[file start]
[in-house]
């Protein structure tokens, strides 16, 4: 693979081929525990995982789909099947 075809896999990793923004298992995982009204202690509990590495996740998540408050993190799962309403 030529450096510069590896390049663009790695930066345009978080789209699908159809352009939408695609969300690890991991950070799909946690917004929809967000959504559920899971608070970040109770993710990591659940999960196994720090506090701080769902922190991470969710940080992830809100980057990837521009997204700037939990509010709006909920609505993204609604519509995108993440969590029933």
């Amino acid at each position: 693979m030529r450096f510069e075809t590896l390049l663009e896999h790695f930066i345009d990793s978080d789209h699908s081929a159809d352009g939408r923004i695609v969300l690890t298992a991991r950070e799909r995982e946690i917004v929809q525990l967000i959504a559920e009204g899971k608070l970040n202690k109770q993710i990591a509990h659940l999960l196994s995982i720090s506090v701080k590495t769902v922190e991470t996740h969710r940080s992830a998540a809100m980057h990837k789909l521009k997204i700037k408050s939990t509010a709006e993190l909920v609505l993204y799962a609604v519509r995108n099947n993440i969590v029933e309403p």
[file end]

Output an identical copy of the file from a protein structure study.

[in-house]
């Protein structure tokens, strides 16, 4: 693979081929525990995982789909099947 075809896999990793923004298992995982009204202690509990590495996740998540408050993190799962309403 030529450096510069590896390049663009790695930066345009978080789209699908159809352009939408695609969300690890991991950070799909946690917004929809967000959504559920899971608070970040109770993710990591659940999960196994720090506090701080769902922190991470969710940080992830809100980057990837521009997204700037939990509010709006909920609505993204609604519509995108993440969590029933």
């Amino acid at each position: 693979m030529r450096f510069e075809t590896l390049l663009e896999h790695f930066i345009d990793s978080d789209h699908s081929a159809d352009g939408r923004i695609v969300l690890t298992a991991r950070e799909r995982e946690i917004v929809q525990l967000i959504a559920e009204g899971k608070l970040n202690k109770q993710i990591a509990h659940l999960l196994s995982i720090s506090v701080k590495t769902v922190e991470t996740h969710r940080s992830a998540a809100m980057h990837k789909l521009k997204i700037k408050s939990t509010a709006e993190l909920v609505l993204y799962a609604v519509r995108n099947n993440i969590v029933e309403p």